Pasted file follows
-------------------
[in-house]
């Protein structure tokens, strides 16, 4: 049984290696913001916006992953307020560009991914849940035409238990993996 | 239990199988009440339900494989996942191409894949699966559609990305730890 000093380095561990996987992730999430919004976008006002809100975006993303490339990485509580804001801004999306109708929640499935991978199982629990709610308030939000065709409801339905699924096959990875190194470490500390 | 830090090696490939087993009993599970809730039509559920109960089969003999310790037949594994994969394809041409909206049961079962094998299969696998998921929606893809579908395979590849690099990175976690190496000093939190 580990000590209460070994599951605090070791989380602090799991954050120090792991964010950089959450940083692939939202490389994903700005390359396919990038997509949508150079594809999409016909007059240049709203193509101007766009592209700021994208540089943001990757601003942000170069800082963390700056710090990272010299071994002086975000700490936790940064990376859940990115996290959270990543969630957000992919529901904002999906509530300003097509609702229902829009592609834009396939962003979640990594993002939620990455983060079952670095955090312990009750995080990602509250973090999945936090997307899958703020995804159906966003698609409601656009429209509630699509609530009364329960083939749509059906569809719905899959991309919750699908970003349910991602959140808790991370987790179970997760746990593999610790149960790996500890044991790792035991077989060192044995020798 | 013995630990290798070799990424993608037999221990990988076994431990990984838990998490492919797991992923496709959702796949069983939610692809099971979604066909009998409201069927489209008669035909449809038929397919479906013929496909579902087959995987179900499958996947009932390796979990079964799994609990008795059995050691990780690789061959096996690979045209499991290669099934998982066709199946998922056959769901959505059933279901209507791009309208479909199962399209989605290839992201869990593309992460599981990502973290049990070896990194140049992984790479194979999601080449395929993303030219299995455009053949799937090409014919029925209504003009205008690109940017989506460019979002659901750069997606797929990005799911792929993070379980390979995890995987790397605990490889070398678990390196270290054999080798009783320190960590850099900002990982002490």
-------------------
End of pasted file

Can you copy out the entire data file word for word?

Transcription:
[in-house]
């Protein structure tokens, strides 16, 4: 049984290696913001916006992953307020560009991914849940035409238990993996 | 239990199988009440339900494989996942191409894949699966559609990305730890 000093380095561990996987992730999430919004976008006002809100975006993303490339990485509580804001801004999306109708929640499935991978199982629990709610308030939000065709409801339905699924096959990875190194470490500390 | 830090090696490939087993009993599970809730039509559920109960089969003999310790037949594994994969394809041409909206049961079962094998299969696998998921929606893809579908395979590849690099990175976690190496000093939190 580990000590209460070994599951605090070791989380602090799991954050120090792991964010950089959450940083692939939202490389994903700005390359396919990038997509949508150079594809999409016909007059240049709203193509101007766009592209700021994208540089943001990757601003942000170069800082963390700056710090990272010299071994002086975000700490936790940064990376859940990115996290959270990543969630957000992919529901904002999906509530300003097509609702229902829009592609834009396939962003979640990594993002939620990455983060079952670095955090312990009750995080990602509250973090999945936090997307899958703020995804159906966003698609409601656009429209509630699509609530009364329960083939749509059906569809719905899959991309919750699908970003349910991602959140808790991370987790179970997760746990593999610790149960790996500890044991790792035991077989060192044995020798 | 013995630990290798070799990424993608037999221990990988076994431990990984838990998490492919797991992923496709959702796949069983939610692809099971979604066909009998409201069927489209008669035909449809038929397919479906013929496909579902087959995987179900499958996947009932390796979990079964799994609990008795059995050691990780690789061959096996690979045209499991290669099934998982066709199946998922056959769901959505059933279901209507791009309208479909199962399209989605290839992201869990593309992460599981990502973290049990070896990194140049992984790479194979999601080449395929993303030219299995455009053949799937090409014919029925209504003009205008690109940017989506460019979002659901750069997606797929990005799911792929993070379980390979995890995987790397605990490889070398678990390196270290054999080798009783320190960590850099900002990982002490």